skip to main content
DOE PAGES title logo U.S. Department of Energy
Office of Scientific and Technical Information

Title: Quantification of a Minimum Detectable Soiling Level to Affect Photovoltaic Devices by Natural and Simulated Soils

Abstract

Here, we report that soil accumulation on photovoltaic (PV) modules presents a challenge to long-term performance prediction and lifetime estimates due to the inherent difficulty in quantifying small changes over an extended period. Low mass loadings of soil are a common occurrence but remain difficult to quantify. In order to more accurately describe the specific effects of sparse soil films on PV systems, we have expanded upon an earlier technique to measure the optical losses due to an artificially applied obscurant film. A synthetic soil analog was sprayed onto glass coupons at very brief intervals with a high-volume, low-pressure pneumatic sprayer. Light transmission through the grime film was evaluated using a quantum efficiency test stand and UV/vis spectroscopy. A 0.1-g/m 2 grime loading was determined to be the limit of mass measurement sensitivity, which is similar to some reports of daily soil accumulation. Predictable, linear decreases in transmission were observed for samples with a mass loading between 0.1 and 0.5 g/m 2. A similar change was observed for soiled coupons from an outdoor monitoring station. Collected soil from the field coupons was analyzed to develop a compositional analog for indoor studies. Lastly, natural and synthetic soils produced similar decreases inmore » transmission.« less

Authors:
 [1];  [2];  [1];  [1]
  1. Sandia National Lab. (SNL-NM), Albuquerque, NM (United States)
  2. Univ. of Colorado, Boulder, CO (United States)
Publication Date:
Research Org.:
Sandia National Lab. (SNL-NM), Albuquerque, NM (United States)
Sponsoring Org.:
USDOE Office of Energy Efficiency and Renewable Energy (EERE), Solar Energy Technologies Office (EE-4S)
OSTI Identifier:
1496992
Report Number(s):
SAND-2015-3570J
Journal ID: ISSN 2156-3381; 672042
Grant/Contract Number:  
AC04-94AL85000
Resource Type:
Accepted Manuscript
Journal Name:
IEEE Journal of Photovoltaics
Additional Journal Information:
Journal Volume: 5; Journal Issue: 4; Journal ID: ISSN 2156-3381
Publisher:
IEEE
Country of Publication:
United States
Language:
English
Subject:
14 SOLAR ENERGY; 54 ENVIRONMENTAL SCIENCES; Performance loss; photovoltaic (PV) cells; soiling; standardized test methods; surface contamination

Citation Formats

Burton, Patrick D., Boyle, Liza, Griego, James J. M., and King, Bruce H.. Quantification of a Minimum Detectable Soiling Level to Affect Photovoltaic Devices by Natural and Simulated Soils. United States: N. p., 2015. Web. doi:10.1109/JPHOTOV.2015.2432459.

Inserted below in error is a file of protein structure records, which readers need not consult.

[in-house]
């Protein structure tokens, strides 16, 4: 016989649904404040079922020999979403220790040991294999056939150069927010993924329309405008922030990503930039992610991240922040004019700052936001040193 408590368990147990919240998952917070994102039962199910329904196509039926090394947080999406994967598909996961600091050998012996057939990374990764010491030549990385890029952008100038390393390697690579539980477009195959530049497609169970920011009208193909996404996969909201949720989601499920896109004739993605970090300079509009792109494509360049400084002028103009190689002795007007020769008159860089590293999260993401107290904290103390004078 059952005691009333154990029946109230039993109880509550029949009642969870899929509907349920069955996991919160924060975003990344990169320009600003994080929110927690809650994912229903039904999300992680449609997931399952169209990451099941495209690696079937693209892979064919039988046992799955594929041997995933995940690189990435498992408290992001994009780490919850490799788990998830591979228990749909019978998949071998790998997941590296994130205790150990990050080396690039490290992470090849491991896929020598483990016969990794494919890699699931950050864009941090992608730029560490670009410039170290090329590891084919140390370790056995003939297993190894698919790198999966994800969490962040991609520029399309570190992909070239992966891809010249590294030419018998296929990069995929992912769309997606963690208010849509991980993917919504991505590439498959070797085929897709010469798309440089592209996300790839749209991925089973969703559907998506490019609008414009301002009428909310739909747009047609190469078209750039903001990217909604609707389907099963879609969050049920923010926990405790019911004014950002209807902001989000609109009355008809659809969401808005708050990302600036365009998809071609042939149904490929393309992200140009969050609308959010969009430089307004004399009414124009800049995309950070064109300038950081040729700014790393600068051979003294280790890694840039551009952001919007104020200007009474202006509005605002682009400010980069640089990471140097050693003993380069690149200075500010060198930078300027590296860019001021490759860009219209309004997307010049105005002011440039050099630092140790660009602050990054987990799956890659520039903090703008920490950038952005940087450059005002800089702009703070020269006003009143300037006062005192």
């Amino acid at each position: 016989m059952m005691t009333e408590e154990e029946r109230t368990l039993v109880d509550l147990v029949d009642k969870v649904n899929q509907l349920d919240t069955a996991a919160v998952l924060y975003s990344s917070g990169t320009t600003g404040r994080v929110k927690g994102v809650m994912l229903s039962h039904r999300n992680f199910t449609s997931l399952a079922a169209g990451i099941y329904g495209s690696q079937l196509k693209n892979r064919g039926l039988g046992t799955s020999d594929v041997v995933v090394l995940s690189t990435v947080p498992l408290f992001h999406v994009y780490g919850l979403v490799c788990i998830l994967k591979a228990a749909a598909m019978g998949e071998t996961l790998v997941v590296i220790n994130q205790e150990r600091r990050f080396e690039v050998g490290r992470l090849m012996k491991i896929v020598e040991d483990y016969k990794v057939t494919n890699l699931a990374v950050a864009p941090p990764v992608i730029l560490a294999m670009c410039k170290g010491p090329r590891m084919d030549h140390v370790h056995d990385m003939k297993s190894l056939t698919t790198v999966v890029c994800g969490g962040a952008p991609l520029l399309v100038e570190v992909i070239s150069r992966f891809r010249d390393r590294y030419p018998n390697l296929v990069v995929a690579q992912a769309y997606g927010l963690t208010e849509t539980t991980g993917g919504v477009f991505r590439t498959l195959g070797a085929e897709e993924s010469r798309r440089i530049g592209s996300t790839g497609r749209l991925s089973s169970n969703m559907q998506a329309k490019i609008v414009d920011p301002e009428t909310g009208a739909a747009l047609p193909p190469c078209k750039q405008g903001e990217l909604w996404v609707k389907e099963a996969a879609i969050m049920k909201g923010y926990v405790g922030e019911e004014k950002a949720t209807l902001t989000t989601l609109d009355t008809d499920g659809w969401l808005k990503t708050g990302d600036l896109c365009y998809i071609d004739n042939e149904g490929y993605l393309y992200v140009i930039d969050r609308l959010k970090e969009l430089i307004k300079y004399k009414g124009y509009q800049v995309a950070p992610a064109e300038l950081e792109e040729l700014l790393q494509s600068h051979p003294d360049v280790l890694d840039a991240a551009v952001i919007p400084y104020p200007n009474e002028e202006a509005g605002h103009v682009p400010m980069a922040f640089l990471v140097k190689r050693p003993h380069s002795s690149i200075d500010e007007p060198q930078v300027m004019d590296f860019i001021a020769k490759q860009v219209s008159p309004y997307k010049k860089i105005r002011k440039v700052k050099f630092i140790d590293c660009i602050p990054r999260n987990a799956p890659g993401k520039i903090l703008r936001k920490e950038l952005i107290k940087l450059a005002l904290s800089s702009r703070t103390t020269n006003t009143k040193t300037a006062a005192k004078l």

Burton, Patrick D., Boyle, Liza, Griego, James J. M., & King, Bruce H.. Quantification of a Minimum Detectable Soiling Level to Affect Photovoltaic Devices by Natural and Simulated Soils. United States. doi:10.1109/JPHOTOV.2015.2432459.
Burton, Patrick D., Boyle, Liza, Griego, James J. M., and King, Bruce H.. Fri . "Quantification of a Minimum Detectable Soiling Level to Affect Photovoltaic Devices by Natural and Simulated Soils". United States. doi:10.1109/JPHOTOV.2015.2432459. https://www.osti.gov/servlets/purl/1496992.
@article{osti_1496992,
title = {Quantification of a Minimum Detectable Soiling Level to Affect Photovoltaic Devices by Natural and Simulated Soils},
author = {Burton, Patrick D. and Boyle, Liza and Griego, James J. M. and King, Bruce H.},
abstractNote = {Here, we report that soil accumulation on photovoltaic (PV) modules presents a challenge to long-term performance prediction and lifetime estimates due to the inherent difficulty in quantifying small changes over an extended period. Low mass loadings of soil are a common occurrence but remain difficult to quantify. In order to more accurately describe the specific effects of sparse soil films on PV systems, we have expanded upon an earlier technique to measure the optical losses due to an artificially applied obscurant film. A synthetic soil analog was sprayed onto glass coupons at very brief intervals with a high-volume, low-pressure pneumatic sprayer. Light transmission through the grime film was evaluated using a quantum efficiency test stand and UV/vis spectroscopy. A 0.1-g/m2 grime loading was determined to be the limit of mass measurement sensitivity, which is similar to some reports of daily soil accumulation. Predictable, linear decreases in transmission were observed for samples with a mass loading between 0.1 and 0.5 g/m2. A similar change was observed for soiled coupons from an outdoor monitoring station. Collected soil from the field coupons was analyzed to develop a compositional analog for indoor studies. Lastly, natural and synthetic soils produced similar decreases in transmission.},
doi = {10.1109/JPHOTOV.2015.2432459},
journal = {IEEE Journal of Photovoltaics},
number = 4,
volume = 5,
place = {United States},
year = {2015},
month = {6}
}

Journal Article:
Free Publicly Available Full Text
Publisher's Version of Record

Save / Share: